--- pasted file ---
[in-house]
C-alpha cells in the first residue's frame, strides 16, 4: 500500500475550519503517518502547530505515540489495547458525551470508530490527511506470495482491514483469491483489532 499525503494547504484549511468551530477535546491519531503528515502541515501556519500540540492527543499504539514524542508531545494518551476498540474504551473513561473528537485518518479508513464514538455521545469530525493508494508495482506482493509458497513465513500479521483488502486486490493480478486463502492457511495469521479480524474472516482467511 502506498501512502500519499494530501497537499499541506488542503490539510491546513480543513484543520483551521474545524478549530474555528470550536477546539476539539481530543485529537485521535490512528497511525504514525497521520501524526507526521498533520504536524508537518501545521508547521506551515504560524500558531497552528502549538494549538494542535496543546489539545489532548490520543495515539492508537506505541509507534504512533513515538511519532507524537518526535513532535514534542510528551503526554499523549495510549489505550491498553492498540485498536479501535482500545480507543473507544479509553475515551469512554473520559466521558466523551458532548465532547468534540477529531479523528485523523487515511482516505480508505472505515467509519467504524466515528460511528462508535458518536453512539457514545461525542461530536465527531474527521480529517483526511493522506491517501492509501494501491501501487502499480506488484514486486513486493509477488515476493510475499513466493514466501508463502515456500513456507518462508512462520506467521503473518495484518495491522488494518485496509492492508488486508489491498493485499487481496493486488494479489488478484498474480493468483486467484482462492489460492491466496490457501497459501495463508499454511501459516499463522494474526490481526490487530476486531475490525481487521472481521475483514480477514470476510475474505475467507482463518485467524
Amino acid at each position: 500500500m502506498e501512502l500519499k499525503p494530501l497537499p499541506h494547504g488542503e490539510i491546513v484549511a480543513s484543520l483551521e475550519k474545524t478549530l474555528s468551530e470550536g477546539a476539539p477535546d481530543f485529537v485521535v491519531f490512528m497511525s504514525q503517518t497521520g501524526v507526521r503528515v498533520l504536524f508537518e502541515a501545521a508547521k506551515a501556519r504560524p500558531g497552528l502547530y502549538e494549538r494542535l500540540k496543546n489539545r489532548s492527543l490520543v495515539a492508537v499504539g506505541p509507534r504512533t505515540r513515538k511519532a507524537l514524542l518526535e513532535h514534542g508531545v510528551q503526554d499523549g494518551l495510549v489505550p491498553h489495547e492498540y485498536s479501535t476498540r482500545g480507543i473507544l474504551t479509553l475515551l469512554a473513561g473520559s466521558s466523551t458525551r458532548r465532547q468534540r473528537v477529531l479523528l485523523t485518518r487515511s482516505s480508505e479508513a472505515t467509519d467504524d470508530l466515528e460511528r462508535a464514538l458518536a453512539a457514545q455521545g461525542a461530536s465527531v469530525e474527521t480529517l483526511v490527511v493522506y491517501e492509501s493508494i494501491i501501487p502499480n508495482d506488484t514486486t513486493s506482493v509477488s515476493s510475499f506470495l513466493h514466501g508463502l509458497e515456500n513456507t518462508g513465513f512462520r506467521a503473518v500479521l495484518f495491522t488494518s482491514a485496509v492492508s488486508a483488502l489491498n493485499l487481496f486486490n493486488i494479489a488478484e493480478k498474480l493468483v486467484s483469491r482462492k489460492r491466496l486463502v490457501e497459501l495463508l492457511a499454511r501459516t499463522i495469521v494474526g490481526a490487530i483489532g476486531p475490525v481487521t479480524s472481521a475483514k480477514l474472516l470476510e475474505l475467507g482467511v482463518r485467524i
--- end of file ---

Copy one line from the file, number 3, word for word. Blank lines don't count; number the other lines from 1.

Amino acid at each position: 500500500m502506498e501512502l500519499k499525503p494530501l497537499p499541506h494547504g488542503e490539510i491546513v484549511a480543513s484543520l483551521e475550519k474545524t478549530l474555528s468551530e470550536g477546539a476539539p477535546d481530543f485529537v485521535v491519531f490512528m497511525s504514525q503517518t497521520g501524526v507526521r503528515v498533520l504536524f508537518e502541515a501545521a508547521k506551515a501556519r504560524p500558531g497552528l502547530y502549538e494549538r494542535l500540540k496543546n489539545r489532548s492527543l490520543v495515539a492508537v499504539g506505541p509507534r504512533t505515540r513515538k511519532a507524537l514524542l518526535e513532535h514534542g508531545v510528551q503526554d499523549g494518551l495510549v489505550p491498553h489495547e492498540y485498536s479501535t476498540r482500545g480507543i473507544l474504551t479509553l475515551l469512554a473513561g473520559s466521558s466523551t458525551r458532548r465532547q468534540r473528537v477529531l479523528l485523523t485518518r487515511s482516505s480508505e479508513a472505515t467509519d467504524d470508530l466515528e460511528r462508535a464514538l458518536a453512539a457514545q455521545g461525542a461530536s465527531v469530525e474527521t480529517l483526511v490527511v493522506y491517501e492509501s493508494i494501491i501501487p502499480n508495482d506488484t514486486t513486493s506482493v509477488s515476493s510475499f506470495l513466493h514466501g508463502l509458497e515456500n513456507t518462508g513465513f512462520r506467521a503473518v500479521l495484518f495491522t488494518s482491514a485496509v492492508s488486508a483488502l489491498n493485499l487481496f486486490n493486488i494479489a488478484e493480478k498474480l493468483v486467484s483469491r482462492k489460492r491466496l486463502v490457501e497459501l495463508l492457511a499454511r501459516t499463522i495469521v494474526g490481526a490487530i483489532g476486531p475490525v481487521t479480524s472481521a475483514k480477514l474472516l470476510e475474505l475467507g482467511v482463518r485467524i